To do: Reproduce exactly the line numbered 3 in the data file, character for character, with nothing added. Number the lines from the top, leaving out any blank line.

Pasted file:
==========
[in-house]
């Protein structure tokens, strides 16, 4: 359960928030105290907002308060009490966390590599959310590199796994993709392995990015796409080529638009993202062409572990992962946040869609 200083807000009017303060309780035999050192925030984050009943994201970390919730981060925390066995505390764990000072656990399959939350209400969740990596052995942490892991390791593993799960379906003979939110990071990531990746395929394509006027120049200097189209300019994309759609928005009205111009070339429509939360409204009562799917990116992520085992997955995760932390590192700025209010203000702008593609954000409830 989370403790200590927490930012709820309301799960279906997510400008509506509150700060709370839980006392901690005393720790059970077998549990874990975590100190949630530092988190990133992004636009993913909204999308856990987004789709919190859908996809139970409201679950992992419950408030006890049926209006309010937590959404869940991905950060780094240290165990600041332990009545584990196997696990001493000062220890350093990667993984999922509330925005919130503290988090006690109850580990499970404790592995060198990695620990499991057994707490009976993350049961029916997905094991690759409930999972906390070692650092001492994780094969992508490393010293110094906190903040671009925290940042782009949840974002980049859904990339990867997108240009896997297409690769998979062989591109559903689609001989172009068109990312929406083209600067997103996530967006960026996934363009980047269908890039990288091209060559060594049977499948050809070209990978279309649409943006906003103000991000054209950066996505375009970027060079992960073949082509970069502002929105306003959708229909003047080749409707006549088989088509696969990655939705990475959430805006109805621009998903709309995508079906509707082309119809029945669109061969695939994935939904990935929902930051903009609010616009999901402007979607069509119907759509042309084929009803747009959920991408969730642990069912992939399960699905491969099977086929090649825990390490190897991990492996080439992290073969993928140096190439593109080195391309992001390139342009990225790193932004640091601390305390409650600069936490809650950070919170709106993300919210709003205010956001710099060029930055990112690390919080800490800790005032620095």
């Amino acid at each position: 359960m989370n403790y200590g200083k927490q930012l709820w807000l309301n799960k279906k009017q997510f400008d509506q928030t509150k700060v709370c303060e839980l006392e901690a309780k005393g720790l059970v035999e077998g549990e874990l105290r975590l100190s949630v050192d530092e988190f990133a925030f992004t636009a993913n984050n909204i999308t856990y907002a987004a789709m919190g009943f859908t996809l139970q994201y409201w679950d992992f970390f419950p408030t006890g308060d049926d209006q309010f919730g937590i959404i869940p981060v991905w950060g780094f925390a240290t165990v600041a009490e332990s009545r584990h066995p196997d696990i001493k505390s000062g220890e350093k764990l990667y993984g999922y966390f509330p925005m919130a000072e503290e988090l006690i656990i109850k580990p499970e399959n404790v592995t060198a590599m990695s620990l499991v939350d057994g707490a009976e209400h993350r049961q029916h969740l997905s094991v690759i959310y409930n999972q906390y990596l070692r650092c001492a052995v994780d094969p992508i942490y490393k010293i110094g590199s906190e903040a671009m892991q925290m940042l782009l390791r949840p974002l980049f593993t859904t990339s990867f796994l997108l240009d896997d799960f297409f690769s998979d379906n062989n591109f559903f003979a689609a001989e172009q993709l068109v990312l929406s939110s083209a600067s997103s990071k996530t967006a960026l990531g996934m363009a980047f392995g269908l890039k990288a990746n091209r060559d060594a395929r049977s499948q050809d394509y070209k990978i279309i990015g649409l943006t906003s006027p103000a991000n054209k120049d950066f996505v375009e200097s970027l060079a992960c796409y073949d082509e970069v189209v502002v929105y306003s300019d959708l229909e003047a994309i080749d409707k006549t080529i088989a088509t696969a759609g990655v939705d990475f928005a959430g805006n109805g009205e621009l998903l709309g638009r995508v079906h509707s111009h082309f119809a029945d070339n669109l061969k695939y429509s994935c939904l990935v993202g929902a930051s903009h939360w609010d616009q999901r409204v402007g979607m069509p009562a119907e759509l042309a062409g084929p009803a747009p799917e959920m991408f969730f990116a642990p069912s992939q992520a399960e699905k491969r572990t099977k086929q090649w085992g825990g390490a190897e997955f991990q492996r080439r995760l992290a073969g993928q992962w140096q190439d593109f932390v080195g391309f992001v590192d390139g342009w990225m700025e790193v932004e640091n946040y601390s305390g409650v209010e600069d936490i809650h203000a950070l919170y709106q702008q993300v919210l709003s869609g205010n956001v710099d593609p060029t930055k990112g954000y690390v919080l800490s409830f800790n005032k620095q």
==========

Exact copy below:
């Amino acid at each position: 359960m989370n403790y200590g200083k927490q930012l709820w807000l309301n799960k279906k009017q997510f400008d509506q928030t509150k700060v709370c303060e839980l006392e901690a309780k005393g720790l059970v035999e077998g549990e874990l105290r975590l100190s949630v050192d530092e988190f990133a925030f992004t636009a993913n984050n909204i999308t856990y907002a987004a789709m919190g009943f859908t996809l139970q994201y409201w679950d992992f970390f419950p408030t006890g308060d049926d209006q309010f919730g937590i959404i869940p981060v991905w950060g780094f925390a240290t165990v600041a009490e332990s009545r584990h066995p196997d696990i001493k505390s000062g220890e350093k764990l990667y993984g999922y966390f509330p925005m919130a000072e503290e988090l006690i656990i109850k580990p499970e399959n404790v592995t060198a590599m990695s620990l499991v939350d057994g707490a009976e209400h993350r049961q029916h969740l997905s094991v690759i959310y409930n999972q906390y990596l070692r650092c001492a052995v994780d094969p992508i942490y490393k010293i110094g590199s906190e903040a671009m892991q925290m940042l782009l390791r949840p974002l980049f593993t859904t990339s990867f796994l997108l240009d896997d799960f297409f690769s998979d379906n062989n591109f559903f003979a689609a001989e172009q993709l068109v990312l929406s939110s083209a600067s997103s990071k996530t967006a960026l990531g996934m363009a980047f392995g269908l890039k990288a990746n091209r060559d060594a395929r049977s499948q050809d394509y070209k990978i279309i990015g649409l943006t906003s006027p103000a991000n054209k120049d950066f996505v375009e200097s970027l060079a992960c796409y073949d082509e970069v189209v502002v929105y306003s300019d959708l229909e003047a994309i080749d409707k006549t080529i088989a088509t696969a759609g990655v939705d990475f928005a959430g805006n109805g009205e621009l998903l709309g638009r995508v079906h509707s111009h082309f119809a029945d070339n669109l061969k695939y429509s994935c939904l990935v993202g929902a930051s903009h939360w609010d616009q999901r409204v402007g979607m069509p009562a119907e759509l042309a062409g084929p009803a747009p799917e959920m991408f969730f990116a642990p069912s992939q992520a399960e699905k491969r572990t099977k086929q090649w085992g825990g390490a190897e997955f991990q492996r080439r995760l992290a073969g993928q992962w140096q190439d593109f932390v080195g391309f992001v590192d390139g342009w990225m700025e790193v932004e640091n946040y601390s305390g409650v209010e600069d936490i809650h203000a950070l919170y709106q702008q993300v919210l709003s869609g205010n956001v710099d593609p060029t930055k990112g954000y690390v919080l800490s409830f800790n005032k620095q």